The Narcotics Control Commission has drafted a National Drug Control Master Plan (NDCMP) to deal with the problem of substance abuse through a multi-sectoral approach.
The Plan, first of its kind in the history of the Commission, aimed at protecting and improving the well-being of the society and individuals, protecting and promoting the public and offering a high level of security to the public.
Mr Kenneth Adu-Manfoh, Acting Director General of the Narcotics Control Commission, said “the NDCMP is an innovative blueprint document designed on the fundamental principles of national drug prevention law, Narcotics Control Commission Act, 2020, (Act 1019).”
He said this at a validation workshop of the National Drug Control Master Plan where experts from the country and Economic Community of West Africa State (ECOWAS) met to review and validate Ghana’s Master Plan.
The Plan provides a framework for coordinated and joint action and forms the basis for external cooperation in the field of drug prevention.
The strategies proposed aimed at reducing or reversing the harms caused by addictive substance use in society.
The Acting Director General said drug abuse, illicit drug trafficking and related crimes had become a threat to the nation and the international community, therefore, the menace ought to be addressed through a multi-sectoral approach.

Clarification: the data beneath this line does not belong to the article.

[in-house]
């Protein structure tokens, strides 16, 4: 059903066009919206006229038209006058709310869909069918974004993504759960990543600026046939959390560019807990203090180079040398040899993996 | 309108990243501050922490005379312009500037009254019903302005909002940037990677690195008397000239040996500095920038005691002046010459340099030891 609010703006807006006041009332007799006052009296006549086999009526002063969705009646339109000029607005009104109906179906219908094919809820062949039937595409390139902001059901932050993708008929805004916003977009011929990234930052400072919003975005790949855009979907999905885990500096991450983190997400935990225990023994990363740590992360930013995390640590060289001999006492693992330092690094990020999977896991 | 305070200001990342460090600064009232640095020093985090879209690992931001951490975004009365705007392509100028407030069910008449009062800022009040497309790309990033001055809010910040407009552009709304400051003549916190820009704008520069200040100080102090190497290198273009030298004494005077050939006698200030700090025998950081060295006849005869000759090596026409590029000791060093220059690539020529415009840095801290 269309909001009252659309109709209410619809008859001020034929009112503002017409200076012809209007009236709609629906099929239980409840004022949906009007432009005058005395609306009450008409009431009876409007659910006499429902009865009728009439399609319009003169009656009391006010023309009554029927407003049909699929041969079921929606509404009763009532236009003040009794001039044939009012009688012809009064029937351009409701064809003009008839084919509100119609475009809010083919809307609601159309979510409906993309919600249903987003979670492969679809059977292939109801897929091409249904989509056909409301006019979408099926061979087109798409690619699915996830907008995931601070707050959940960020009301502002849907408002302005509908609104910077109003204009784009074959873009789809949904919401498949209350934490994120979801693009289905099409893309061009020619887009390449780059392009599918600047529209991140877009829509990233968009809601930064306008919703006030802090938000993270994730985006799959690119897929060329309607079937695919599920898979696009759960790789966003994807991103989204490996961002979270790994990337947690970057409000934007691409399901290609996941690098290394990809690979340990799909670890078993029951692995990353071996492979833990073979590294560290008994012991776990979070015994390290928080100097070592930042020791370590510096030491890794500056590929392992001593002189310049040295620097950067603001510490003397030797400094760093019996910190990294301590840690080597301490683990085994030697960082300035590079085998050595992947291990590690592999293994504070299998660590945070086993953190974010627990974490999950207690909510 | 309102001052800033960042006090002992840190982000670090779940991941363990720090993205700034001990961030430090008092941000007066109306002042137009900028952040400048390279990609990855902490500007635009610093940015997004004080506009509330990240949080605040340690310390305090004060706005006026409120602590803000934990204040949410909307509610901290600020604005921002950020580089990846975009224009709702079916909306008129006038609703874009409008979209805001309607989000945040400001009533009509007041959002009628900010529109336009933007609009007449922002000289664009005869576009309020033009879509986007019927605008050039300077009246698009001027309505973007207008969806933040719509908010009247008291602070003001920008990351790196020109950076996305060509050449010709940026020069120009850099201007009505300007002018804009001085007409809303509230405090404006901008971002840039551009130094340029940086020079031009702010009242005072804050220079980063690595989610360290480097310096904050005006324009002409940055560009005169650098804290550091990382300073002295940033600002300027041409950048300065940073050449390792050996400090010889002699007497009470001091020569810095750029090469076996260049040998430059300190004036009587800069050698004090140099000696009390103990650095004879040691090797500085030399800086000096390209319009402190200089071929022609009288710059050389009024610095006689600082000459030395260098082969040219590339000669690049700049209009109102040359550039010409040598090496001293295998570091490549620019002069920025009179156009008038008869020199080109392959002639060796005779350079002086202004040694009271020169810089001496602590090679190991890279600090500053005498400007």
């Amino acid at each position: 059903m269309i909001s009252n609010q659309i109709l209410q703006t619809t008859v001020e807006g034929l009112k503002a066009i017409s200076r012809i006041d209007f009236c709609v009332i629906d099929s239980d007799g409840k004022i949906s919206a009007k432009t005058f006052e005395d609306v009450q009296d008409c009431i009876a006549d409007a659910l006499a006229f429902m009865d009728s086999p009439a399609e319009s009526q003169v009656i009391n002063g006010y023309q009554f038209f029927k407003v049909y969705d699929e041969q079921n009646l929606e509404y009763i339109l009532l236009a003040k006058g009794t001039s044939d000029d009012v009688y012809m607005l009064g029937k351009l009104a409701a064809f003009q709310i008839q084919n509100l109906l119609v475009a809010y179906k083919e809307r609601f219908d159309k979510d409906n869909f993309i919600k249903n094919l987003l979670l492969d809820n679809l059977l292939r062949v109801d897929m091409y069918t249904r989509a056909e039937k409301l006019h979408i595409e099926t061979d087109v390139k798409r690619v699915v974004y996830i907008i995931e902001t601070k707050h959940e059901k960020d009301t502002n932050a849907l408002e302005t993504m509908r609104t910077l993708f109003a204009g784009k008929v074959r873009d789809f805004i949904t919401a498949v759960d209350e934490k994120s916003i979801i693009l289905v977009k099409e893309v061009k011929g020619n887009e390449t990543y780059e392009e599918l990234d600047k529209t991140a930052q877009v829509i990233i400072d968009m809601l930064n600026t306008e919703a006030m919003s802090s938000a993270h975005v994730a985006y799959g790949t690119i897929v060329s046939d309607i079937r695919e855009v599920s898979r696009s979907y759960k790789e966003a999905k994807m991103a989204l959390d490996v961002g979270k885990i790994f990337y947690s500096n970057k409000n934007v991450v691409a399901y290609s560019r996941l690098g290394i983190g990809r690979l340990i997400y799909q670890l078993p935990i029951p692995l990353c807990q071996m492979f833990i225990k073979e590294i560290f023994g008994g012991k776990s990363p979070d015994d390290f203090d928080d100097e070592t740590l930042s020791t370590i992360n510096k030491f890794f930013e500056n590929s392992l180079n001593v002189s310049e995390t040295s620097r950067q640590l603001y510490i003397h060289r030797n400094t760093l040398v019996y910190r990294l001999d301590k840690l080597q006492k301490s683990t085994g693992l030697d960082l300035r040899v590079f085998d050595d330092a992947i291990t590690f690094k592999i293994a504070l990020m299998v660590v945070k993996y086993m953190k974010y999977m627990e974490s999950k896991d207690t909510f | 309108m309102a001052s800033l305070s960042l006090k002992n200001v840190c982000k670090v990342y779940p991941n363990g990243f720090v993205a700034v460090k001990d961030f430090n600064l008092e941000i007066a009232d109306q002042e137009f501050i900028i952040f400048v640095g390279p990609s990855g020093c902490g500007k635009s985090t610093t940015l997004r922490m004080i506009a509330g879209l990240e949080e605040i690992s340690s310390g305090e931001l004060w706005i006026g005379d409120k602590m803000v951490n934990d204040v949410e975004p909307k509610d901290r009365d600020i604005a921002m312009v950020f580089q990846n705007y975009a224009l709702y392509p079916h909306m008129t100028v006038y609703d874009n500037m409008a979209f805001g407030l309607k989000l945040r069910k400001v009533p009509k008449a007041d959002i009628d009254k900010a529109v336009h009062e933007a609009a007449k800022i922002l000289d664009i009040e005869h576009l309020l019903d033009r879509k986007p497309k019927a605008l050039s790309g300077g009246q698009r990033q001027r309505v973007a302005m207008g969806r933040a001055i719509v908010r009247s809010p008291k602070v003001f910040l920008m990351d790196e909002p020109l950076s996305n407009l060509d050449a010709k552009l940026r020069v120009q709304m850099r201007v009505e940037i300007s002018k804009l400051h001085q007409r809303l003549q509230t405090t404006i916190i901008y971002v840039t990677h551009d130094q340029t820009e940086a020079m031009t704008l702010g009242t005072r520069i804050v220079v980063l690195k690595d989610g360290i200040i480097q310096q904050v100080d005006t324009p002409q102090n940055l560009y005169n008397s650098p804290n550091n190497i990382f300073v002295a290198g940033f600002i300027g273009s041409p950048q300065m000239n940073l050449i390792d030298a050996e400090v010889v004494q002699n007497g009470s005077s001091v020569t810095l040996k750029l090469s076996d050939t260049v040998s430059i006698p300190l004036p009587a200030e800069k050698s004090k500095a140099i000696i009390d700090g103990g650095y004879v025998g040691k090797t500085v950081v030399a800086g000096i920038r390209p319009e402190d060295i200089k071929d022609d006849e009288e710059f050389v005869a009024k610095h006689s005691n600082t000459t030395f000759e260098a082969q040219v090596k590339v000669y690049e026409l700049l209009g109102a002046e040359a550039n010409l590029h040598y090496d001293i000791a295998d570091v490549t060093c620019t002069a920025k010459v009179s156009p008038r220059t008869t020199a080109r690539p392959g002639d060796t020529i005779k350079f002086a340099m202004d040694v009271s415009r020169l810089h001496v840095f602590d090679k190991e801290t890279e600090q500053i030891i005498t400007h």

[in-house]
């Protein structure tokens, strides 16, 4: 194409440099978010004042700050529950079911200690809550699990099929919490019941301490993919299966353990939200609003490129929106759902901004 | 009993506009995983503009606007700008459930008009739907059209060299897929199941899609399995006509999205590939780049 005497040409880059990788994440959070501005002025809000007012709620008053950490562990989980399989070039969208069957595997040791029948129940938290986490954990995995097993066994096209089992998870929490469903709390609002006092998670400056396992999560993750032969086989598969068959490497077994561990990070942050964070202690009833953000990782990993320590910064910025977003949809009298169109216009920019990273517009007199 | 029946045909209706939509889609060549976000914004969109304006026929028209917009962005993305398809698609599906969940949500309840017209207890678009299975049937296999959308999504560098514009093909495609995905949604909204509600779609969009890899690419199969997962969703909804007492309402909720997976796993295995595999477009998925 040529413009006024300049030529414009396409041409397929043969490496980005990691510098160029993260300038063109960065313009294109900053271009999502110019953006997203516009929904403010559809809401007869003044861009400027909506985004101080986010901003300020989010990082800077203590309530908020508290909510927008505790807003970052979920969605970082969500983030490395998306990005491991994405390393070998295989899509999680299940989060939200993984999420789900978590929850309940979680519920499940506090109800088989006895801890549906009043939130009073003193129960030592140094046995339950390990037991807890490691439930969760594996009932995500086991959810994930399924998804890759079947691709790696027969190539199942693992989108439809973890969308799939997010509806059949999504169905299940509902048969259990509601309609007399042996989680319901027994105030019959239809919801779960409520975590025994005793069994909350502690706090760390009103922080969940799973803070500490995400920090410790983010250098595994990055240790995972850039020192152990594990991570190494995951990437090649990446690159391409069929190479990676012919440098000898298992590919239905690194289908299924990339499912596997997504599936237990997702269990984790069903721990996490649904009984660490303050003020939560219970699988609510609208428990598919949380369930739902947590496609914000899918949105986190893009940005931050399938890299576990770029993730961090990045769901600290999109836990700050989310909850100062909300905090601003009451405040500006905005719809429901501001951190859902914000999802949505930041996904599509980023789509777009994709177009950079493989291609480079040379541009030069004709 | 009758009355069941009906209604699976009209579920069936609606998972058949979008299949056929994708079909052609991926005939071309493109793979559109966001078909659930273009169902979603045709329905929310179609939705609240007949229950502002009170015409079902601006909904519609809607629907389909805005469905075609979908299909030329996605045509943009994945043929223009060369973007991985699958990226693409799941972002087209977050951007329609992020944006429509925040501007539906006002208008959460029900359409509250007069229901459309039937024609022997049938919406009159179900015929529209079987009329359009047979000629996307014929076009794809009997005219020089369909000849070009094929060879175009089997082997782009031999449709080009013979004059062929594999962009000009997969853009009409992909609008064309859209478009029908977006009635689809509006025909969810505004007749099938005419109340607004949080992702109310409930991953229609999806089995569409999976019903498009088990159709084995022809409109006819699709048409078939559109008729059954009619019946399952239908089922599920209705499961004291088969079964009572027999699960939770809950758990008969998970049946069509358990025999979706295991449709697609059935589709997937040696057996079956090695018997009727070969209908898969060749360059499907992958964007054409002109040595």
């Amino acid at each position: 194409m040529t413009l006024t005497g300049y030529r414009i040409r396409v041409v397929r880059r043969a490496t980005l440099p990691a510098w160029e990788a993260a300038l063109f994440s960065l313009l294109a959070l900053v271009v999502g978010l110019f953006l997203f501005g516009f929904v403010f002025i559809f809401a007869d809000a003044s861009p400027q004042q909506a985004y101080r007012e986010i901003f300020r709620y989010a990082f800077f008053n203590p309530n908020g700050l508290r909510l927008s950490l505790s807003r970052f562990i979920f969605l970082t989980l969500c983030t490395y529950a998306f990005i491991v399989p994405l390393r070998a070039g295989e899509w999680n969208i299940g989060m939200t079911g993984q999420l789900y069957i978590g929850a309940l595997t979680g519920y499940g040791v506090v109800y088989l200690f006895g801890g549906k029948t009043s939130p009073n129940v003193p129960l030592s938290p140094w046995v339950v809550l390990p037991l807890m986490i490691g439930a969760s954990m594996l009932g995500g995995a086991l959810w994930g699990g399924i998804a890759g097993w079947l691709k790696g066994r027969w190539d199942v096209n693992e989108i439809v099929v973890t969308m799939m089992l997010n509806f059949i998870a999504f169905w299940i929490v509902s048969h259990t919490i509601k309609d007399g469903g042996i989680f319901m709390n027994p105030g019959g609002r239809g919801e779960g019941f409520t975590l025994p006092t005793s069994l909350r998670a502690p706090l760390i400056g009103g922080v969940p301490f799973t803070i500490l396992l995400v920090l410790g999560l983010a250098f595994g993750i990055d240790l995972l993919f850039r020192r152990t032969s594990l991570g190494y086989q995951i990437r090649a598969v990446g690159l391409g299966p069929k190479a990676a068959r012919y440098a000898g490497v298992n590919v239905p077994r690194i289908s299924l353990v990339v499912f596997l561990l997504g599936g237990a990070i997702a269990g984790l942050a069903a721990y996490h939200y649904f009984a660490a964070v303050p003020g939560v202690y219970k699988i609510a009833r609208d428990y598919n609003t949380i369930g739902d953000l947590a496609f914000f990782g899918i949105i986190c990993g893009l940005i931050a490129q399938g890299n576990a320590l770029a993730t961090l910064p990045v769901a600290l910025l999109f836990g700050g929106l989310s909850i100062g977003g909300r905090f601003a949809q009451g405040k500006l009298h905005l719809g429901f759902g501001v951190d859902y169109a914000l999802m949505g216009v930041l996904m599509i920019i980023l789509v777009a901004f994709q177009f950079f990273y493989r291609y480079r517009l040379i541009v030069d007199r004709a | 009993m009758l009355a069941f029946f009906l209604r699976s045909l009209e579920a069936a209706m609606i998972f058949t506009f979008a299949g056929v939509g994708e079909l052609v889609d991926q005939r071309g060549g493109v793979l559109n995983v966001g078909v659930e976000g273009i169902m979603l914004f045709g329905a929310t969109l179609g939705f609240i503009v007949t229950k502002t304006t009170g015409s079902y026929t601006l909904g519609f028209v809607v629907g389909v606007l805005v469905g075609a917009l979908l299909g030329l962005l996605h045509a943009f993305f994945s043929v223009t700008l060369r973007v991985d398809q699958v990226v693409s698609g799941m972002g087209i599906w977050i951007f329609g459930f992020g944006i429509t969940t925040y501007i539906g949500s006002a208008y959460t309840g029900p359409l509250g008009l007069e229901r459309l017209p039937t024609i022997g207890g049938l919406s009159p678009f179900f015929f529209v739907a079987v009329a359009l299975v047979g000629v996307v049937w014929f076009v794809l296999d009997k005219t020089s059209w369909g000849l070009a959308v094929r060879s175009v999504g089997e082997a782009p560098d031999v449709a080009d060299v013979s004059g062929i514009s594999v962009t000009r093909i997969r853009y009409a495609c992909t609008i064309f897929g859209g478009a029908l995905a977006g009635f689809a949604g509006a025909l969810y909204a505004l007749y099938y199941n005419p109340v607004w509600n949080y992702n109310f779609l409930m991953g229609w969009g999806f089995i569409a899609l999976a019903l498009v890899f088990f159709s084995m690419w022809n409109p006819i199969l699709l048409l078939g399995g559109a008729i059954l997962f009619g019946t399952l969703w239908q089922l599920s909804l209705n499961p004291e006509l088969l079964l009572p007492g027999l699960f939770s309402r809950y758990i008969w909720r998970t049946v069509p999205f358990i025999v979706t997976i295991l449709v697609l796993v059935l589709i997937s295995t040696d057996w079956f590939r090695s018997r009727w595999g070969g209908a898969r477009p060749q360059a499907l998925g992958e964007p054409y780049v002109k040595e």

Mr Adu-Amanfoh said the Commission would use resources invested efficiently to uphold the fundamental values of the citizenry for human dignity, liberty, democracy, equality, solidarity, the rule of law and human rights.
He said the implementation of the NDCMP would help reduce the supply of illicit drugs, the craving and use and attendant health problems.
The initiative to have a National Drug Control Master Plan is in line with the ECOWAS Action Plan on illicit drug trafficking, related organised crime and drug abuse.
Mr Baba Gana Wakil, ECOWAS Permanent Representative in Ghana, said the NDCMP would provide the necessary evidence-based guidance to address drug abuse, illicit drug trafficking and related crimes in member States.
Speaking on behalf of Dr Siga Fatima Jagne, Commissioner, Social Affairs and Gender, ECOWAS, he said, with the plan, it would be easier for development partners to pick activities they could support member States on.
“So far, 14 member States, including Ghana had had their National Drug Control Master Plan validated. Burkina Faso is yet to get its validation due to the political situation in the country,” Ambassador Gana Wakil noted.